A teacher, Maria Mohammed-Richards, 28, said her school was hit by proposed budget cuts that were recently overturned by a judge. Enrollments have fallen and the director has had to make difficult decisions.
“She was asked to fire eight teachers,” she said, speaking at the Liberty Pool where she took her young daughter Sehven. “I would have been on the list, but she could keep me.”
The school budget cuts have become a political issue for Mr. Adams, and he has fought with the city council to get some of the money back. Mr. Adams has said more than $200 million will need to be cut for the next school year as about 120,000 families have left the school system in the past five years, mostly during the pandemic.
The mayor opposed a class size reduction bill — passed by state lawmakers in June but not yet signed by Governor Kathy Hochul — because he said the school system didn’t have the money to fund the limits and many classes had already been reduced in size. due to a lower registration.
Mr. Adams has called himself “the future of the Democratic Party,” but his New York City rating has fallen rapidly. Only 29 percent of New Yorkers rated his performance as good or excellent in the recent NY1 and Siena College poll.
The mayor has focused on crime more than any other topic and states that he is making progress. The number of murders and shootings has fallen this year, but the number of serious crimes has increased by more than 35 percent.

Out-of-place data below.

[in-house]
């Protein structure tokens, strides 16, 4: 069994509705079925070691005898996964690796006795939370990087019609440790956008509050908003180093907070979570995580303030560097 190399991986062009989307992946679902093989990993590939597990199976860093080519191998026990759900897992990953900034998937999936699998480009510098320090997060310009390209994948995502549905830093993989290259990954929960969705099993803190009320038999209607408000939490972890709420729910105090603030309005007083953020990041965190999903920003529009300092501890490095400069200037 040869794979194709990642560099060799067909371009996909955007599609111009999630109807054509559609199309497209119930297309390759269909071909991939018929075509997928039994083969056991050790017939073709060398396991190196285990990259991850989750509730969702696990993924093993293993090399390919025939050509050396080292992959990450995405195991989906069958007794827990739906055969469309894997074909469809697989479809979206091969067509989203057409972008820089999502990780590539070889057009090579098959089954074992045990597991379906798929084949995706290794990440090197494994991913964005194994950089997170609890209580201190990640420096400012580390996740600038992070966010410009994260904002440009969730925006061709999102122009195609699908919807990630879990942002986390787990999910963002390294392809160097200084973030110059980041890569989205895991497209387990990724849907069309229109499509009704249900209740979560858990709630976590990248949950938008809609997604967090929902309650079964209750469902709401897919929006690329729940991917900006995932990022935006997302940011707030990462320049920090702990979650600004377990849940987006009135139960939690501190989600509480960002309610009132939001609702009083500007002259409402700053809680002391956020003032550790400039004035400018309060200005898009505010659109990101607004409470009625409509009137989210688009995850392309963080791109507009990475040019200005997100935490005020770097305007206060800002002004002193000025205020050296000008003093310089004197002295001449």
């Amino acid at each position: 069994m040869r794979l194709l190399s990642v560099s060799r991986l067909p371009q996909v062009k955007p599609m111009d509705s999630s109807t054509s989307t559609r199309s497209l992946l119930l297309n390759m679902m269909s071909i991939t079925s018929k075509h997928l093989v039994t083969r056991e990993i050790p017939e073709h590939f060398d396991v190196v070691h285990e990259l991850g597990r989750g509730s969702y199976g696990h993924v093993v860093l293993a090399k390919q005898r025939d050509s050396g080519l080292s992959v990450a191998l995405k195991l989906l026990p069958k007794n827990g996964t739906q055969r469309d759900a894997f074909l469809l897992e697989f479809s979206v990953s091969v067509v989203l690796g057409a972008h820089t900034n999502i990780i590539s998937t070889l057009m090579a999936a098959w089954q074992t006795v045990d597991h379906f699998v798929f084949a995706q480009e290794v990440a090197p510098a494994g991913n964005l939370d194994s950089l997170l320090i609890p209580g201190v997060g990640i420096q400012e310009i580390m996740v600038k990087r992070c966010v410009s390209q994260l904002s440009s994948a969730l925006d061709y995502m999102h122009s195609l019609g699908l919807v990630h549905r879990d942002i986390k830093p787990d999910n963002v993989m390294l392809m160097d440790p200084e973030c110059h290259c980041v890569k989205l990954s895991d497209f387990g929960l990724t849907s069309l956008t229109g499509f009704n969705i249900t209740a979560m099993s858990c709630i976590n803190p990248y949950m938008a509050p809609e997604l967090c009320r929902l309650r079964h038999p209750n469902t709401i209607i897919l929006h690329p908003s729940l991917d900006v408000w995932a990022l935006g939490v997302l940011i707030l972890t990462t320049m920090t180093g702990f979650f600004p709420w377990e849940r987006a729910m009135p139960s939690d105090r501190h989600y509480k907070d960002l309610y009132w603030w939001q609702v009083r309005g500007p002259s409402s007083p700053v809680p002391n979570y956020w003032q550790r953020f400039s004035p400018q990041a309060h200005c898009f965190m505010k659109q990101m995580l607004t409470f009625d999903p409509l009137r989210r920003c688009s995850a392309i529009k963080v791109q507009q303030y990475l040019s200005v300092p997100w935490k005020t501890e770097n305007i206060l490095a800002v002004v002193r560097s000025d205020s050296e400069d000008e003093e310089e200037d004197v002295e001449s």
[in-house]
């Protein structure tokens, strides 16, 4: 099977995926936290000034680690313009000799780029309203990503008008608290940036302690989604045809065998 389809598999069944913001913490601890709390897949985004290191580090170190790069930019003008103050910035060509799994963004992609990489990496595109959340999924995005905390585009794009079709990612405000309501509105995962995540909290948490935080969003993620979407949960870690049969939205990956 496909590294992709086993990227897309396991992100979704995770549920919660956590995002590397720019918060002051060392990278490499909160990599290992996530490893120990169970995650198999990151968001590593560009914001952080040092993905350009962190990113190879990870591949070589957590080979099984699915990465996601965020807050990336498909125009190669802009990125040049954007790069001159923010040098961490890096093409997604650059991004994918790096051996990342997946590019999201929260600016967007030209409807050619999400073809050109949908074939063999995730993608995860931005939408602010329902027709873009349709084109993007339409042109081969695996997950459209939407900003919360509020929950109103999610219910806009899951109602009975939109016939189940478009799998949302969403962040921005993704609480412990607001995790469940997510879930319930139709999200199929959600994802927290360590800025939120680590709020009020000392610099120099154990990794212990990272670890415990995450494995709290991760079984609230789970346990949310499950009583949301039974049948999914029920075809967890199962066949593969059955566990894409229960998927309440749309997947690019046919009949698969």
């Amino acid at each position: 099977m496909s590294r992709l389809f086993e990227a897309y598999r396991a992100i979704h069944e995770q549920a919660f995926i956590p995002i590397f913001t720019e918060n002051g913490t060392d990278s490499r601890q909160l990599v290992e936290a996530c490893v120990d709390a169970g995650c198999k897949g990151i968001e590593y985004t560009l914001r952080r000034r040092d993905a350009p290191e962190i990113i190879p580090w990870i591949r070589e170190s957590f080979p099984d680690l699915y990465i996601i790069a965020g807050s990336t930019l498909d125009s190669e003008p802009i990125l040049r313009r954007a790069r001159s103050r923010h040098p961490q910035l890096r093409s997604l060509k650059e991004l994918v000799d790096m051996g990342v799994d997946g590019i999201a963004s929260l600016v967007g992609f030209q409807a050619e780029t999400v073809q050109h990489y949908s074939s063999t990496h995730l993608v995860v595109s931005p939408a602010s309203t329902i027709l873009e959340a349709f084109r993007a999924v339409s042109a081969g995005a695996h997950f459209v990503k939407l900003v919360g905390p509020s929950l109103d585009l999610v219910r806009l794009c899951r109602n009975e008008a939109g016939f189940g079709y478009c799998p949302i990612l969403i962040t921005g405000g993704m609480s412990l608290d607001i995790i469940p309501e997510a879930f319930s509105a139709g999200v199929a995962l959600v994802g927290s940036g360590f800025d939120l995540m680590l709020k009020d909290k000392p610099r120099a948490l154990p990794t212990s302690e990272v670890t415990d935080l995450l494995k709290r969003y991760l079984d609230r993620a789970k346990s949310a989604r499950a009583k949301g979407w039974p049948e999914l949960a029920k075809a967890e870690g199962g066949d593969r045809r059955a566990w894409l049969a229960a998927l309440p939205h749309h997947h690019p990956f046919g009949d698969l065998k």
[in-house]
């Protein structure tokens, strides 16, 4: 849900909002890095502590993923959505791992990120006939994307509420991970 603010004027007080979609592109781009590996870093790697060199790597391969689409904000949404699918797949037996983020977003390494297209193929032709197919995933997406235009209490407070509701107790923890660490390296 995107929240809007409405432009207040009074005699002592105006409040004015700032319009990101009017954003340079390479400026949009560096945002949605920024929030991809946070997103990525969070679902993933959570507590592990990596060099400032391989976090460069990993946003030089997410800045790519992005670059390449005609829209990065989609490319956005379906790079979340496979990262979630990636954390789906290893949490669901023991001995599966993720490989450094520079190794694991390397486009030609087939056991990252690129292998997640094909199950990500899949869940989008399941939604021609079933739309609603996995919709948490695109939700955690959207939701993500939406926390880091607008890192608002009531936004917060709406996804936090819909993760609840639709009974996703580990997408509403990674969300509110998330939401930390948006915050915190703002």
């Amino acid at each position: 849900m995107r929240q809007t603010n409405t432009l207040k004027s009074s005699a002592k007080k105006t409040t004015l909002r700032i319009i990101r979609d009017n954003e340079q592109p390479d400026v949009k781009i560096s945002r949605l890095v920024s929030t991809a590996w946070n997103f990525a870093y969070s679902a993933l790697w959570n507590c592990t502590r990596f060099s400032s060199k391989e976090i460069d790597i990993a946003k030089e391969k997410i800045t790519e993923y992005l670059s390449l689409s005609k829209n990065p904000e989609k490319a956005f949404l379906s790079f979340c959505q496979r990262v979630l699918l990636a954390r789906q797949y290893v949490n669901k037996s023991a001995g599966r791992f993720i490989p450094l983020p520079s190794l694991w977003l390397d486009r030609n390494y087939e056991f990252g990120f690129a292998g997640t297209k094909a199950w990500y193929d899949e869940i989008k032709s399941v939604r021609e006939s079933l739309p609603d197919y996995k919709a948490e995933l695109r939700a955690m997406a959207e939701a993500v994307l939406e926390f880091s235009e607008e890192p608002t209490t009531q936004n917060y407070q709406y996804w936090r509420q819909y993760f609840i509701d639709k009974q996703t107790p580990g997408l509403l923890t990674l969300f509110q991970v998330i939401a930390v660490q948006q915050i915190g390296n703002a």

His team has other achievements highlightedincluding a new funding plan to improve public housing, rising tourist numbers, universal dyslexia screenings for students and discounted fares for poor and disabled ferry passengers.
Still, the poll found that only 21 percent of New Yorkers thought Mr. Adams did an excellent or good job at fighting crime, and 45 percent rated him poor on that score. He received higher marks for encouraging tourists to visit and for managing city services.
Mr. Adams had a higher approval rating among black residents — about 39 percent rated him good or excellent, compared to 25 percent of white residents. Among the boroughs, his greatest support was in the Bronx.
In the Hunts Point neighborhood of the Bronx, an area that Mr. Adams won in the primary, Jade Figueroa, 20, said the mayor had had no impact on her life. While Mr Adams has promised to make childcare more affordable, Ms Figueroa said she was not getting help paying for childcare through the city’s 311 service.
“The application was so complicated that I gave up,” Ms Figueroa said as she played with her 1-year-old daughter in a playground. “It would be nice if the city didn’t make it so difficult to get services.”